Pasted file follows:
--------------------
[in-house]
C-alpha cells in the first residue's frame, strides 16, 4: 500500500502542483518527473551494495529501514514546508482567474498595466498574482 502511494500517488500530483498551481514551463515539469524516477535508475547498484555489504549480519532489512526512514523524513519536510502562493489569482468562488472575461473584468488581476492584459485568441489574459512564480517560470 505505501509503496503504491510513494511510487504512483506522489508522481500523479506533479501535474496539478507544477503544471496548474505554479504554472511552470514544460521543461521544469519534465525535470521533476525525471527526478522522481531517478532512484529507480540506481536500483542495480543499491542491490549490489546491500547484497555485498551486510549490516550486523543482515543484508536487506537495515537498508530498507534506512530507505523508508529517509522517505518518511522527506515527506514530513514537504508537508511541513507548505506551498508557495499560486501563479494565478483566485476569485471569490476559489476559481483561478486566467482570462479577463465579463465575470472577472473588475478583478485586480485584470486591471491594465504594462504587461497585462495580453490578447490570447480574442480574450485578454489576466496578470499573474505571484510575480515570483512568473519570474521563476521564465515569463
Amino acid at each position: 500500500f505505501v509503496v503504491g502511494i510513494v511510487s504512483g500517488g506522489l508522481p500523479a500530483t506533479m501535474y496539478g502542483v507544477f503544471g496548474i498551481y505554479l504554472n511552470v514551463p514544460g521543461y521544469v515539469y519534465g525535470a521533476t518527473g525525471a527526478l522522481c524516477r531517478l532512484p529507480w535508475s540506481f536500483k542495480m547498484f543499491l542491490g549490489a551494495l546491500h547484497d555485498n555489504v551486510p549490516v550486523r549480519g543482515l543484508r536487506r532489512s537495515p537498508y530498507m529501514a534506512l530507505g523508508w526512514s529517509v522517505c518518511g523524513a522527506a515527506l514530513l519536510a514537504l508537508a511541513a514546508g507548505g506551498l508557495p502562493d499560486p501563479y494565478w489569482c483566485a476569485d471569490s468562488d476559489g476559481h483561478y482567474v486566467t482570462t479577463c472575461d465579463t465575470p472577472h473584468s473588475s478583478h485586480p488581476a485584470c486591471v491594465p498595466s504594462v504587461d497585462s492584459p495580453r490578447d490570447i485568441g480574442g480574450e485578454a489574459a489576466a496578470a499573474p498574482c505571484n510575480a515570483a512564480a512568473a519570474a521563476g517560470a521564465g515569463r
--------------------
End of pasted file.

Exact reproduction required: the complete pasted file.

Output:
[in-house]
C-alpha cells in the first residue's frame, strides 16, 4: 500500500502542483518527473551494495529501514514546508482567474498595466498574482 502511494500517488500530483498551481514551463515539469524516477535508475547498484555489504549480519532489512526512514523524513519536510502562493489569482468562488472575461473584468488581476492584459485568441489574459512564480517560470 505505501509503496503504491510513494511510487504512483506522489508522481500523479506533479501535474496539478507544477503544471496548474505554479504554472511552470514544460521543461521544469519534465525535470521533476525525471527526478522522481531517478532512484529507480540506481536500483542495480543499491542491490549490489546491500547484497555485498551486510549490516550486523543482515543484508536487506537495515537498508530498507534506512530507505523508508529517509522517505518518511522527506515527506514530513514537504508537508511541513507548505506551498508557495499560486501563479494565478483566485476569485471569490476559489476559481483561478486566467482570462479577463465579463465575470472577472473588475478583478485586480485584470486591471491594465504594462504587461497585462495580453490578447490570447480574442480574450485578454489576466496578470499573474505571484510575480515570483512568473519570474521563476521564465515569463
Amino acid at each position: 500500500f505505501v509503496v503504491g502511494i510513494v511510487s504512483g500517488g506522489l508522481p500523479a500530483t506533479m501535474y496539478g502542483v507544477f503544471g496548474i498551481y505554479l504554472n511552470v514551463p514544460g521543461y521544469v515539469y519534465g525535470a521533476t518527473g525525471a527526478l522522481c524516477r531517478l532512484p529507480w535508475s540506481f536500483k542495480m547498484f543499491l542491490g549490489a551494495l546491500h547484497d555485498n555489504v551486510p549490516v550486523r549480519g543482515l543484508r536487506r532489512s537495515p537498508y530498507m529501514a534506512l530507505g523508508w526512514s529517509v522517505c518518511g523524513a522527506a515527506l514530513l519536510a514537504l508537508a511541513a514546508g507548505g506551498l508557495p502562493d499560486p501563479y494565478w489569482c483566485a476569485d471569490s468562488d476559489g476559481h483561478y482567474v486566467t482570462t479577463c472575461d465579463t465575470p472577472h473584468s473588475s478583478h485586480p488581476a485584470c486591471v491594465p498595466s504594462v504587461d497585462s492584459p495580453r490578447d490570447i485568441g480574442g480574450e485578454a489574459a489576466a496578470a499573474p498574482c505571484n510575480a515570483a512564480a512568473a519570474a521563476g517560470a521564465g515569463r